FIG. 3B illustrates the substrate-supported array of nanowires 12 being coated with magnetic material 13 by inclined angle deposition. The desired range of inclined angle depends on the height and the spacing between the nanowires. The shadow effect is to be minimized. The inclination is typically in the range of 2 to 70 degrees and preferably in the range of 5 to 45 degrees. It is also preferred that either the substrate or the deposition source be rotated such that all sides of the nanowires are coated. The coating need not extend the whole length of the nanowires, as the magnetizing of information bit near the top end of the coated nanowires is more important. However, it is desired to have at least the upper 30% and preferably at least the upper 60% of the nanowire length coated. The magnetic material can be selected from known magnetic materials such as Ni, Fe, Co, their alloys, and ferrite- or perovskite-based compounds.
 Chemical vapor deposition (CVD) of the magnetic coating is also possible. A care must be taken as the conformal nature of CVD deposition is likely to result in deposition of the magnetic material on the substrate surface and, without careful control, may cause magnetic shorting of adjacent nanomagnet wires. A CVD deposition with preferential or differential deposition rate in favor of the nanowire surface can minimize such a concern. Electrodeposition may also be used but electrodeposition is a more complicated and care is required to avoid damaging the delicate nanowires during insertion into and removal from the aqueous electrolyte solution.
 In an alternative inventive configuration, nanotubes, instead of being coated, can be filled with magnetic material. Such nanotubes filled with a magnetic material such as Ni have been reported, albeit without the desired alignment, by N. Grobert et al., Appl. Phys. Vol. A67, page 595 (1998), and by M. Terrones et al. in MRS Bulletin, August 1999 issue, page 43. The desired aligned and metal-filled carbon nanotubes can be obtained by control of nucleation and growth on a flat substrate to co-deposit metal and carbon nanotube simultaneously. The alignment can be accomplished by applying electric or magnetic field. In such a filled configuration, the diameter of nanomagnets can be even smaller and a higher density of magnetic recording can thus be accomplished. However, too small a diameter may not be desirable because of the onset of superparamagnetic behavior. The magnetic metal filling inside a tube-shaped, non-magnetic nano material (not necessarily carbon nanotubes) desirably has a diameter of at least 0.5 nanometer, preferably at least 1 nanometer, even more preferably at least 3 nm.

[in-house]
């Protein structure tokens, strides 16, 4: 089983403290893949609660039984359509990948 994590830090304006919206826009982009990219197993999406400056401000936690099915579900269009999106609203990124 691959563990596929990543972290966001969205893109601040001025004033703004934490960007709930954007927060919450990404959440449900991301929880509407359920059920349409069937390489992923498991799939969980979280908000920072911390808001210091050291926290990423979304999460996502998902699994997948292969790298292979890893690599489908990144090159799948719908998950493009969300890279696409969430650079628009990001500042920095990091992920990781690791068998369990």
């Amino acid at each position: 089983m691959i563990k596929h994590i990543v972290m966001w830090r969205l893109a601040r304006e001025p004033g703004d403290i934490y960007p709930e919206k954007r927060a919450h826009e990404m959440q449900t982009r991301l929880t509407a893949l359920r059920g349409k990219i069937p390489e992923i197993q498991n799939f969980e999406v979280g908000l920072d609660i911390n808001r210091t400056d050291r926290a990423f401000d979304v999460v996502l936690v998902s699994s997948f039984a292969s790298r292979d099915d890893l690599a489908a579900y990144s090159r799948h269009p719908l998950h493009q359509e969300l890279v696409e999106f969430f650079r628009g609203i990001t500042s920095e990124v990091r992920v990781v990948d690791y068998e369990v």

In the third step, Block C of FIG. 2, the gap between the nanowires is filled by a non-magnetic filler material, such as metal, alloy or a non-magnetic compound. This can be accomplished by physical vapor deposition (e.g. sputtering, evaporation or laser ablation) from a direction perpendicular to the substrate. The filler material can be chosen from a number of well known non-magnetic materials, such as Al, Ti, Si, Cu, Mo, Cr or their alloys, or their non-magnetic oxides, carbides, nitrides, silicides, or borides. It is preferred that the filler material has high mechanical hardness so that the finished recording media has wear resistance on the surface. The preferred microhardness value of the inventive recording media is at least 500 Kg/mm2 and preferably at least 1000 Kg/mm2 as measured by Vickers or Knoop indentation. As a reference, the microhardness of pure copper is on the order of ˜100 Kg/mm2 and that of silicon nitride is ˜1500 Kg/mm2.
FIG. 3C illustrates the workpiece during the disposition of filler material 14 between the magnetized nanowires 12.
 In the final step, Block D of FIG. 2, the outer surface of the gap-filled composite structure is planarized, as by known mechanical polishing techniques or chemical mechanical polishing (CMP).
 The resulting magnetic storage medium is shown in FIG. 3D with surface 15 planarized. In this final product, the magnetic material can be in the form of a cylindrical coating 13 around the nanowires 12 rather than a solid magnetic rod. The cylindrical structure sacrifices some volume of magnetic material, but enhances the aspect ratio of elongation in the magnetic material, thereby minimizing undesirable self demagnetizing. The desired range of nanomagnet diameter (outside diameter of the magnetic cylinder) is less than 100 nm, preferably less than 20 nm and even more preferably less than 10 nm. The desired height of the nanomagnet cylinder is advantageously in the range of 10-5000 nm, and preferably 50-500 nm. With the 10 nm size magnetic bit dimension corresponding to each of the nanomagnets present in the recording medium, the recording density is ˜1012 or ˜1 terabits/square inch. The availability of such an ultra-high-density recording medium will be very useful in advancing information storage and management technologies.
FIG. 4 illustrates an alternative method of fabricating the magnetic recording media of FIG. 1. The first step (FIG. 4(a)) is to introduce on substrate 11 island nuclei 41 for growing nanowires comprising magnetic material with preferred diameters of less than 100 nm, preferably less than 20 nm, and even more preferably less than 10 nm.